12th grade, because students in this age bracket need a tangible activity to cement their learning. (As an aside,
timelines do not have significant meaning for students 3rd grade and under. At this age, they are still grasping
the concept of time.) The other options for book timelines would be a pre-printed hardcover book with date
increments only, a binder with printed timeline sheets, or a homemade timeline book assembled in a notebook,
scrapbook or sketch book.
A computer timeline requires software, which can be anything from the most basic of applications such as Microsoft
Word or Excel (or similar word processing and spreadsheet applications) to a program that has been developed
specifically for the purpose of creating historical timelines on the computer. Two such programs are the Easy
Timeline Creator and TimeLiner 5.0. Both of these programs have been developed for students to make timeline
creation at the computer desktop a snap.
Once a format has been decided upon, the time period and date increments need to be mapped out. Decide if your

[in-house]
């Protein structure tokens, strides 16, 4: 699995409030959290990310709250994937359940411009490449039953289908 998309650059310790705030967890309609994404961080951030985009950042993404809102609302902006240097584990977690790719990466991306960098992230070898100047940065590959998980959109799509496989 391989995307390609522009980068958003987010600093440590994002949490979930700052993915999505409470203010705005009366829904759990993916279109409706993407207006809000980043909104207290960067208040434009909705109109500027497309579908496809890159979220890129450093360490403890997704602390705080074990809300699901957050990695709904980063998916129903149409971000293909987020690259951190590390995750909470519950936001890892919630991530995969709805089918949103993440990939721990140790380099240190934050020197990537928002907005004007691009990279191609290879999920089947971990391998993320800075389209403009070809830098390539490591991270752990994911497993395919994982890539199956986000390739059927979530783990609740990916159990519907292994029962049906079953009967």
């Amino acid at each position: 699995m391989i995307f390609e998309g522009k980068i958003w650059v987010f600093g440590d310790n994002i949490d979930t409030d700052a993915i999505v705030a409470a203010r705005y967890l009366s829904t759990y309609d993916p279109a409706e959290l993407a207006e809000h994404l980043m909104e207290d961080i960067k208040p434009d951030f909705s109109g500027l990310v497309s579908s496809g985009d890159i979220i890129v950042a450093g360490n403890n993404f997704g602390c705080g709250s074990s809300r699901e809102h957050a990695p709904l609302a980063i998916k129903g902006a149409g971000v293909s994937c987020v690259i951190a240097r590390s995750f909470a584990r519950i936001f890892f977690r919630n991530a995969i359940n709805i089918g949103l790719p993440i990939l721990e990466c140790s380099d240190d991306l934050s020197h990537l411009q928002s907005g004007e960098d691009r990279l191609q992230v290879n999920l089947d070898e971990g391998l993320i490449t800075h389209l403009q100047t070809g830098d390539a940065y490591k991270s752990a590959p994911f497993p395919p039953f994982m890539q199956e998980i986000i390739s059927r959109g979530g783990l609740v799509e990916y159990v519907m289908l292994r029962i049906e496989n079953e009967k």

timeline will cover the span of recorded history (generally from early civilizations around 5000BC to the present)
or just a segment of history (for example: World War II - 1939-1945). This next part is subjective, but you will
need to decide how much space you would like to allot to your timeline. You may be limited by wall space and this
factor might play into your decision about which format to use as well. If you are working with a book format or on
the computer, space is not particularly an issue. One rule of thumb, however, is to give yourself more space the
more recent the history being studied. For example, a page per one or two hundred years is sufficient for Ancient
history, (in fact using this amount will result in many blank pages towards the beginning) but you will need at
least a page per decade for the 20th century. Perhaps even more.
Below are some guidelines to get started. As much as possible, determine to keep date increment spacing consistent